KISS In The 1970s: Decades
By Peter Gallagher

THE EDITED PRESS RELEASE: “They pulled on their platform boots and slapped on the makeup when everybody else was discarding theirs. Their albums were subject to poor production, scathing reviews, and commercial indifference. Other bands refused to have them as their opening act. Their record company was up against the wall. By all reasoning, they should have become one of the ‘lost’ bands of the 1970s, like The Harlots of 42nd Street or The Hollywood Stars. Yet in 1975 KISS unexpectedly came Alive! and by the following year, they were the biggest rock ’n’ roll band — and brand — in America. This is a journey through KISS’s first and most storied decade. It is the story of the four men behind the masks, and the music they made, the studio albums, the legendary live albums, and of one of the greatest rock follies in music history, the four simultaneously released solo album. Along the way, it tells of the costumes and the concerts, the merchandise and the Marvel comic books, the television appearances and the disastrous 1978 movie Kiss Meets the Phantom Of The Park. And having bestrode the 1970s like an unstoppable colossus, it ends with KISS under siege, beset by changing public taste without, and combustible personalities within.”

Van Morrison In The 1970s: Decades
By Peter Childs

THE EDITED PRESS RELEASE: “After the singularity of Astral Weeks in 1968, the 1970s were the formative years for the solo career of one of the acknowledged giants of modern music. Van Morrison was one of the music legends who defined the decade, with every album bringing out different aspects to Morrison’s vast musical spectrum. His story in the 1970s is a chronicle of a Belfast artist coming to terms with the voice, the call, the dream of America. The decade saw Morrison work through the promise of the land of the blues and jazz, westerns and railroads, big cities and backwoods. It also saw his own spiritual quest and the reimagining of a nordic North European heritage and Caledonian Irish roots alongside the realisation of emigration and exile. Morrison forged a rich and complex artistic catalogue that continues down the years to the present day. Beginning with smash hit Moondance in 1970, his output in the decade continued through Tupelo Honey via Hard Nose The Highway to 1979’s Into The Music. By the end of the 1970s, he was again using Europe to recast his music and imagination for another half century in the business, but throughout most of the decade his songs centred on America as he created the foundation of an unparalleled legacy.”

Black Country Music: Listening for Revolutions
By Francesca T. Royster

THE EDITED PRESS RELEASE: “After a century of racist whitewashing, country music is finally reckoning with its relationship to Black people. In this timely work-the first book on Black country music by a Black writer — Francesca Royster uncovers the Black performers and fans, including herself, who are exploring the pleasures and possibilities of the genre. Informed by queer theory and Black feminist scholarship, Royster’s book elucidates the roots of the current moment found in records like Tina Turner’s first solo album, Tina Turns the Country On! She reckons with Black “bros” Charley Pride and Darius Rucker, then chases ghosts into the future with Valerie June. Indeed, it is the imagination of Royster and her artists that make this music so exciting for a genre that has long been obsessed with the past. The futures conjured by June and others can be melancholy, and are not free of racism, but by centering Black folk Royster begins to understand what her daughter hears in the banjo music of Our Native Daughters and the trap beat of Lil Nas X‘s Old Town Road. A Black person claiming country music may still feel a bit like a queer person coming out, but, collectively, Black artists and fans are changing what country music looks and sounds like — and who gets to love it.”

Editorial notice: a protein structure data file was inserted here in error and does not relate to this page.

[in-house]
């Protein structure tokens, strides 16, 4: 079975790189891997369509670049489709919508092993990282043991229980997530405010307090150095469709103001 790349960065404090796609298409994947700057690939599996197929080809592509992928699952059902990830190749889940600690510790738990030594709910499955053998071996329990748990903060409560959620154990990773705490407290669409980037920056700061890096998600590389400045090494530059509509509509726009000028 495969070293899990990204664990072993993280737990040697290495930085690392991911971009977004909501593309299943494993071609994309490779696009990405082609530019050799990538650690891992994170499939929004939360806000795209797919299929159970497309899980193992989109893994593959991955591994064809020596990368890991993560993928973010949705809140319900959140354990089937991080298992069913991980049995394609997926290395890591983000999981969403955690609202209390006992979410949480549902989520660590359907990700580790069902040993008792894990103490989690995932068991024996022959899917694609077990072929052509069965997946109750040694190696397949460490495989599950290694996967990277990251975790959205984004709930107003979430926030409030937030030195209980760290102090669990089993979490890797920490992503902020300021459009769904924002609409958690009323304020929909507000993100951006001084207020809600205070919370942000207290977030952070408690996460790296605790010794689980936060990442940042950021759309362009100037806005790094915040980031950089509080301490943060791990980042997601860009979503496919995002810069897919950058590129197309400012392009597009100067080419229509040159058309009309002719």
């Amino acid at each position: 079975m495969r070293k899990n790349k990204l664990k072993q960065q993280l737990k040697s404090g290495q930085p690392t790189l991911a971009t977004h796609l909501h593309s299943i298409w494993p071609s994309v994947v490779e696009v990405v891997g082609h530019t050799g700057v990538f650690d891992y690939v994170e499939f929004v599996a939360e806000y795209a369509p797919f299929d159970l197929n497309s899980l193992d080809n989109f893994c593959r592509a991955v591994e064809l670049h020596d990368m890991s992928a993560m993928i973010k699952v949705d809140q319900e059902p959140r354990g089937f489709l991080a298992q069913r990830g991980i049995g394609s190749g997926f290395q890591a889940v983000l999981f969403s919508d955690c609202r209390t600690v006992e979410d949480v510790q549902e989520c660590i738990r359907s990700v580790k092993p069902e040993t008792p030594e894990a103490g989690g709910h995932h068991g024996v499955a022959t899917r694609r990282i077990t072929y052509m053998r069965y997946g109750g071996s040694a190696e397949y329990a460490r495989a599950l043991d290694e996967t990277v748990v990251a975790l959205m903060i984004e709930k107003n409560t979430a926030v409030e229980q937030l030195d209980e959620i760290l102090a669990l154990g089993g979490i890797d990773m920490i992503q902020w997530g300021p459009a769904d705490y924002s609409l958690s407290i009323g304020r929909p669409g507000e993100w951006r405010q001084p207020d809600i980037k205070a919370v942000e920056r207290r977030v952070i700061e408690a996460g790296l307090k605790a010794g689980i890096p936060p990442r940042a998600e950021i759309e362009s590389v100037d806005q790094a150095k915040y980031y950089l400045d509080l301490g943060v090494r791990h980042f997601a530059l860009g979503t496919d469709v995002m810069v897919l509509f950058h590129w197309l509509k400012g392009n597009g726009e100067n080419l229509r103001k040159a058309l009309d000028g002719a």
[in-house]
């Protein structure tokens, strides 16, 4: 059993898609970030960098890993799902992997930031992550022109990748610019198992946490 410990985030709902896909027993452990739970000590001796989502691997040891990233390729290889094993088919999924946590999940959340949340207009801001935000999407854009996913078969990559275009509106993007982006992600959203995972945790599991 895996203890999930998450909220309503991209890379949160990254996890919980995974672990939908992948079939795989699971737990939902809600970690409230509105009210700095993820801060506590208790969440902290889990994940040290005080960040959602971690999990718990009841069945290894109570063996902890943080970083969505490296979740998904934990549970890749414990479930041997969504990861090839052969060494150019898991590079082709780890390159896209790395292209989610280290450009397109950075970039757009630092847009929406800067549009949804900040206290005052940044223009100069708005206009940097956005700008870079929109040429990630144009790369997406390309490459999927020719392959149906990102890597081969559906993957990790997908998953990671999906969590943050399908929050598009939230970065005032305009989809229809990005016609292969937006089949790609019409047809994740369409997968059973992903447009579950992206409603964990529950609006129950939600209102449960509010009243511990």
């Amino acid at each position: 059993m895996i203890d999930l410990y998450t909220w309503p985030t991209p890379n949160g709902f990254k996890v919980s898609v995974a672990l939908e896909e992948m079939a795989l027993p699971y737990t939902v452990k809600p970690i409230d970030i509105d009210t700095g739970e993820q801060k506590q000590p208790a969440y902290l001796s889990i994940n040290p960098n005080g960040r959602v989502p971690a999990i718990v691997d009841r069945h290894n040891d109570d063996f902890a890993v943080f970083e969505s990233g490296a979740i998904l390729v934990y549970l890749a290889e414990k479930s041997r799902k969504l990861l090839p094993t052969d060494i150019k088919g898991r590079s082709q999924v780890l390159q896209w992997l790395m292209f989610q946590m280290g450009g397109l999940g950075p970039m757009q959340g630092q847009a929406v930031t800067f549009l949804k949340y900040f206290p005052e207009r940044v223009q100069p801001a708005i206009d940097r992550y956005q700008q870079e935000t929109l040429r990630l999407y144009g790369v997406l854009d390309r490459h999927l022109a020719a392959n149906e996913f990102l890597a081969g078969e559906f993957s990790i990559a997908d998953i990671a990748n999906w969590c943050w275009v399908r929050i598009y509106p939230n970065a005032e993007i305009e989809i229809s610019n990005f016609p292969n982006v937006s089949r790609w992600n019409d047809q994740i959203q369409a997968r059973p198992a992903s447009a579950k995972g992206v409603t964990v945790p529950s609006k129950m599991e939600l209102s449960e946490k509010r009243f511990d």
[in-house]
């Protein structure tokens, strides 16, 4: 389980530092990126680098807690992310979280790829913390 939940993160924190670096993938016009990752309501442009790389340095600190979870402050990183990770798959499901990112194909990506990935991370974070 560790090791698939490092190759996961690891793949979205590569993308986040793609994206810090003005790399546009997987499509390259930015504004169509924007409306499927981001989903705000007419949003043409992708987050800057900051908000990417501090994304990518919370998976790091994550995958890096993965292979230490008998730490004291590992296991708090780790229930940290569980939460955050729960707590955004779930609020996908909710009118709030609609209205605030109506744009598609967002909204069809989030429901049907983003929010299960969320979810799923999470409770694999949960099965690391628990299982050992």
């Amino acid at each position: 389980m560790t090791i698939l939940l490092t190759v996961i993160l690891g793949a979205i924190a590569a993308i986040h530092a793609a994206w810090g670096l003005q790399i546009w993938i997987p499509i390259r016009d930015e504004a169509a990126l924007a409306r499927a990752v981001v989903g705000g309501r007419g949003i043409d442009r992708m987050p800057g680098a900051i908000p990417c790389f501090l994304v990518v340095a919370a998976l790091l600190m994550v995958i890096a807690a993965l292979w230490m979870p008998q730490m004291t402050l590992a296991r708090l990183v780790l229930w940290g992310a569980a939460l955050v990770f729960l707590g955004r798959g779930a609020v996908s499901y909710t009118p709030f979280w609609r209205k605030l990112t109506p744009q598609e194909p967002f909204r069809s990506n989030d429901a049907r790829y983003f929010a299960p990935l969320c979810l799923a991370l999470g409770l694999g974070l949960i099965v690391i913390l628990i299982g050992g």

Totally Wired: The Rise and Fall of the Music Press
By Paul Gorman

THE EDITED PRESS RELEASE:Totally Wired charts the coming of age of music publications covering the contemporary bands, trends, and scene. This book offers a history of the journalists who described the wild landscape of the rise of rock and its evolution from the 1950s to the 2000s, through R&B, pop, the Summer of Love, punk, and beyond. Author Paul Gorman chronicles the emergence of trailblazing music magazines in New York, Los Angeles, and London and their transformation into essential reading for anyone who cared about popular culture. Gorman captures the extraordinary rise of the inkies on the back of rock and roll’s explosion into the postwar American and British youth culture. He recounts the development of individual magazines from their Tin Pan Alley beginnings to Creem, Blender and Crawdaddy!, followed by the foundation of Rolling Stone, NME, Melody Maker and Sounds — as well as the emergence of dedicated monthlies such as Q, The Face and Mojo. Evoking the golden age of the music press, the book is illustrated with iconic magazine artwork and archival photography throughout. Writers such as Charles Shaar Murray, Greil Marcus, Nick Kent and Tony Parsons not only documented the wild excesses of Led Zeppelin, The Who and The Clash but also played an integral part in the development of the success of the bands themselves. Painting a complete picture of the scene, Gorman also tackles the entrenched sexism and racism faced by women and people from marginalized backgrounds as they tried to make it in the music industry, whether as musicians or journalists. An incisive and entertaining ride, this volume is perfect for anyone interested in popular culture, magazines, and underground cultural history. ”